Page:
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The Demand for Money in a Simultaneous-Equation Framework

  • A. M. M. Jamal

    ()

    (Southeastern Louisiana University)

  • Yu Hsing

    ()

    (Southeastern Louisiana University)

Registered author(s):

    This paper estimates the demand for money in the U.S. within a model where the money supply function is also considered simultaneously. The explanatory variables for the money demand function include a measure of the interest rate, real income and the exchange rate. The explanatory variables for the money supply function include the output gap and the inflation gap in addition to an interest rate. The parameters estimated for the two equations avoid being biased or inconsistent. The results should be useful to both macroeconomic researchers and policy makers.

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    File URL: http://www.accessecon.com/Pubs/EB/2011/Volume31/EB-11-V31-I2-P174.pdf
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    Article provided by AccessEcon in its journal Economics Bulletin.

    Volume (Year): 31 (2011)
    Issue (Month): 2 ()
    Pages: 1929-1934

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    Handle: RePEc:ebl:ecbull:eb-11-00325
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    1. Gregory C. Chow, 1966. "On the Long-Run and Short-Run Demand for Money," Journal of Political Economy, University of Chicago Press, vol. 74, pages 111.
    2. Robert J. Gordon, 1984. "The Short-Run Demand for Money: A Reconsideration," NBER Working Papers 1421, National Bureau of Economic Research, Inc.
    3. Arango, Sebastian & Ishaq Nadiri, M., 1981. "Demand for money in open economies," Journal of Monetary Economics, Elsevier, vol. 7(1), pages 69-83.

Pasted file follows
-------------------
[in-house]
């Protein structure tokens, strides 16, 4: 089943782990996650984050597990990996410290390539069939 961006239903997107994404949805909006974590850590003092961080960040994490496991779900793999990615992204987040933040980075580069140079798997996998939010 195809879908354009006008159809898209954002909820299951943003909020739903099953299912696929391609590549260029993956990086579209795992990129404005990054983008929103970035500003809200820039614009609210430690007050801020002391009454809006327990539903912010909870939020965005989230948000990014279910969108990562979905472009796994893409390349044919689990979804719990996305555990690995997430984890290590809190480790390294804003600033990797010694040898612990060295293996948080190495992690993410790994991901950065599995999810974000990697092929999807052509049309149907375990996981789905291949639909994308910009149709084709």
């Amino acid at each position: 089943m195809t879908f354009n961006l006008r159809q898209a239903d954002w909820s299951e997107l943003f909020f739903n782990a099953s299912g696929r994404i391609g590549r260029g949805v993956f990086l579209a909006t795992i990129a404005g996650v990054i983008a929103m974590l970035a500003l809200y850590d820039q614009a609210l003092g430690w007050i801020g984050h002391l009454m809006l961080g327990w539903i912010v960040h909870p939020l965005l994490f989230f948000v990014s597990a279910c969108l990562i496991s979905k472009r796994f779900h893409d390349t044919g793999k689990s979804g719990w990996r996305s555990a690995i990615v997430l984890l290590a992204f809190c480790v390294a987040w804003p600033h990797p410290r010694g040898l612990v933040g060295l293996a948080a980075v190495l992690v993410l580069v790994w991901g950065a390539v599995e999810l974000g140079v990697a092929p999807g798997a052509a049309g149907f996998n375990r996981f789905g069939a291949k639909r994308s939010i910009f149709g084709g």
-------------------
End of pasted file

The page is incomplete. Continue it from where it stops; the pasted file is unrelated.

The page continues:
4. Saving, Thomas R, 1971. "Transactions Costs and the Demand for Money," American Economic Review, American Economic Association, vol. 61(3), pages 407-20, June.
    5. Mohsen Bahmani-Oskooee & Hafez Rehman, 2005. "Stability of the money demand function in Asian developing countries," Applied Economics, Taylor & Francis Journals, vol. 37(7), pages 773-792.
    6. Klein, Benjamin, 1977. "The Demand for Quality-adjusted Cash Balances: Price Uncertainty in the U.S. Demand for Money Function," Journal of Political Economy, University of Chicago Press, vol. 85(4), pages 691-715, August.
    7. John B. Taylor, 1998. "An Historical Analysis of Monetary Policy Rules," NBER Working Papers 6768, National Bureau of Economic Research, Inc.
    8. Hoffman, Dennis L. & Rasche, Robert H. & Tieslau, Margie A., 1995. "The stability of long-run money demand in five industrial countries," Journal of Monetary Economics, Elsevier, vol. 35(2), pages 317-339, April.
    9. Sahar Bahmani & Ali Kutan, 2010. "How stable is the demand for money in emerging economies?," Applied Economics, Taylor & Francis Journals, vol. 42(26), pages 3307-3318.
    10. Hafer, R.W. & Jansen, D.W., 1990. "The Demand For Money In The United States: Evidence From Cointegration Tests," Papers 9010, Erasmus University of Rotterdam - Institute for Economic Research.
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